Within a couple of years, volume of organic items doubled.
“We saw a strong migration of big retailers switching to organic,” said Wright, the company’s chief customer officer. “It was clear that the trend was there.
“We could either watch it and kind of go along with it or be super proactive and say we’re flipping the entire company to organic.”
The company chose the latter and, in 2018, decided to grow, pack, and market only organic herbs.
It was a risky move and an expensive one.
“We had to enhance our supply chain, which involved the creation of deeper supplier relationships and the development of indoor agriculture,” Wright said.
“Processwise, we had to find ways to take costs out of the system and be more efficient in everything we do.”
The company benefited from the natural synergies of not having to carry duplicate inventories on herbs, labels, packaging and the like, he said.
“The established intent was to provide our customers and consumers with organic herbs at the same price as conventional,” Wright said.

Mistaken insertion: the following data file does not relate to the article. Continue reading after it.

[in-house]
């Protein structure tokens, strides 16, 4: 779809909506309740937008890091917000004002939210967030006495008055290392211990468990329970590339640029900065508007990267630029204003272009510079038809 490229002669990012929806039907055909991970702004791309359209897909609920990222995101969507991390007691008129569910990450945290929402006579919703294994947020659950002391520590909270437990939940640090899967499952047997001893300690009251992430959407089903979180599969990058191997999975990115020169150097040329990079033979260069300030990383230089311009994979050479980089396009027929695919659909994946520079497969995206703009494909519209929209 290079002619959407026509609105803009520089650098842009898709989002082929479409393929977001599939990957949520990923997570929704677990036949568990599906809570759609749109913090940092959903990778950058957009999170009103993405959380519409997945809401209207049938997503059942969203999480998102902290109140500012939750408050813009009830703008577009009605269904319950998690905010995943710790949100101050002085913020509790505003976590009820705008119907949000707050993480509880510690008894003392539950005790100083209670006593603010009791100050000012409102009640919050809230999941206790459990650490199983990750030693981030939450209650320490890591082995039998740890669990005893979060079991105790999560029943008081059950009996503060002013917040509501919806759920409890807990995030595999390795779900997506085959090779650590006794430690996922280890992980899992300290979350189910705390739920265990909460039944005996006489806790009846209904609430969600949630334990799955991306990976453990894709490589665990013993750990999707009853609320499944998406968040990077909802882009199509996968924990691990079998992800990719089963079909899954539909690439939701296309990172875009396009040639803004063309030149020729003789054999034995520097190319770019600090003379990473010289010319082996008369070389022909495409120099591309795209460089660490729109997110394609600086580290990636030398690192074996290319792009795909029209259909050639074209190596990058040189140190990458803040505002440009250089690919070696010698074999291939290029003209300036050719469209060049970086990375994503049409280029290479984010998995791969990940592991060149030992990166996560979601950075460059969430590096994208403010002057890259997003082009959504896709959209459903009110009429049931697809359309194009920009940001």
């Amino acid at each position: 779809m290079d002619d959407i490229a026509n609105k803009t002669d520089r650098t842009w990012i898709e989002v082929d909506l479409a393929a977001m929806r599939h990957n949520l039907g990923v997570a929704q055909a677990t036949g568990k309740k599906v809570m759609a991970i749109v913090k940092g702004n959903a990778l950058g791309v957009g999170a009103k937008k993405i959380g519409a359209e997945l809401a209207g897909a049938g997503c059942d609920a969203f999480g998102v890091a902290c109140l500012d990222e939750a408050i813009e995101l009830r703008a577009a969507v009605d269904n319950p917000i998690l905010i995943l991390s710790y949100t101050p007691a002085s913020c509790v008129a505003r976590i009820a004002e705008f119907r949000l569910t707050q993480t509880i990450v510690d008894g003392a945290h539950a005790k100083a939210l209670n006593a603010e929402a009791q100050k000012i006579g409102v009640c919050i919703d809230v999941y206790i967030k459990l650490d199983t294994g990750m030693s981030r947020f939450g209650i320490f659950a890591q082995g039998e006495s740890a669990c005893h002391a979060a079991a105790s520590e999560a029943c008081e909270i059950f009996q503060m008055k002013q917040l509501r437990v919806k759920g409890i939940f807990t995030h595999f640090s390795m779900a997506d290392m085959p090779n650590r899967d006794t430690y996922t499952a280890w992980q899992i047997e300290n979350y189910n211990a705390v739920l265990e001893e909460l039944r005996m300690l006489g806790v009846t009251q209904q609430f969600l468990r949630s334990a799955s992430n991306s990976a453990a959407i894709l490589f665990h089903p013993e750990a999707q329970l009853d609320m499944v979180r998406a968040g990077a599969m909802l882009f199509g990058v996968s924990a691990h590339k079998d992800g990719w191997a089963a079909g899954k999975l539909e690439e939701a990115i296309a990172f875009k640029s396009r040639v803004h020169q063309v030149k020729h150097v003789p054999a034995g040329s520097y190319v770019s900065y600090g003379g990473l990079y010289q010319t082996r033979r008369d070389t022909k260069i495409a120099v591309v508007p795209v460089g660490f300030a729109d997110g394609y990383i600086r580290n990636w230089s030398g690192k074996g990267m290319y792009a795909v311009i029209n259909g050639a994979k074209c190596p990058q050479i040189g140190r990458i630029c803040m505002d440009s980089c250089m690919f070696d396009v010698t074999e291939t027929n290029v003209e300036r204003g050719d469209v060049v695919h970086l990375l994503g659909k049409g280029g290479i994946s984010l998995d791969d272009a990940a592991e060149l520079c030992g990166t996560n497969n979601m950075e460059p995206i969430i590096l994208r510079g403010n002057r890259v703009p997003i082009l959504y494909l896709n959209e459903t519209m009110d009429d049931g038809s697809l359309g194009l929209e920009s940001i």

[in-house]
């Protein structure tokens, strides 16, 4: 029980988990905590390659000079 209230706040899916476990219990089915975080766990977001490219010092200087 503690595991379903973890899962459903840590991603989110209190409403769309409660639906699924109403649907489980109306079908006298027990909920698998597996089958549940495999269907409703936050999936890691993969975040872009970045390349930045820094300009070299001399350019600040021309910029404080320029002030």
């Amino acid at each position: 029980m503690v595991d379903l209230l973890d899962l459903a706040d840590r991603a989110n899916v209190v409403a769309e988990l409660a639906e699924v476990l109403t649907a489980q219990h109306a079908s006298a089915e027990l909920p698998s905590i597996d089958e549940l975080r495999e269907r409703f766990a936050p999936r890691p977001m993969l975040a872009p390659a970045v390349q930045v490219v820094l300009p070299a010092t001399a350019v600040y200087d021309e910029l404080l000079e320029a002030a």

“Our goal is democratic organics,” he added. “Eating healthy and eating clean shouldn’t necessarily come at a higher price.”
Wright said he is not aware of anyone else in the industry who has made such a dramatic business change.
“It did not occur without some pain and learnings, but strategically, we believe we made the right choice for our partners and the consumer,” he said.
At the retail level, it’s really not an option for produce departments to carry both a conventional and organic line because of the “lower velocity of the herb category,” he said.
Consequently, retail customers have been pressing Shenandoah Growers to develop greater organic capabilities to make their herb sets 100% organic, Wright said.
“We know for a fact that if the retail price is the same, consumers, if given the choice, will unequivocally choose organic over conventional,” he said.
“They want a healthier and sustainable option for their families.”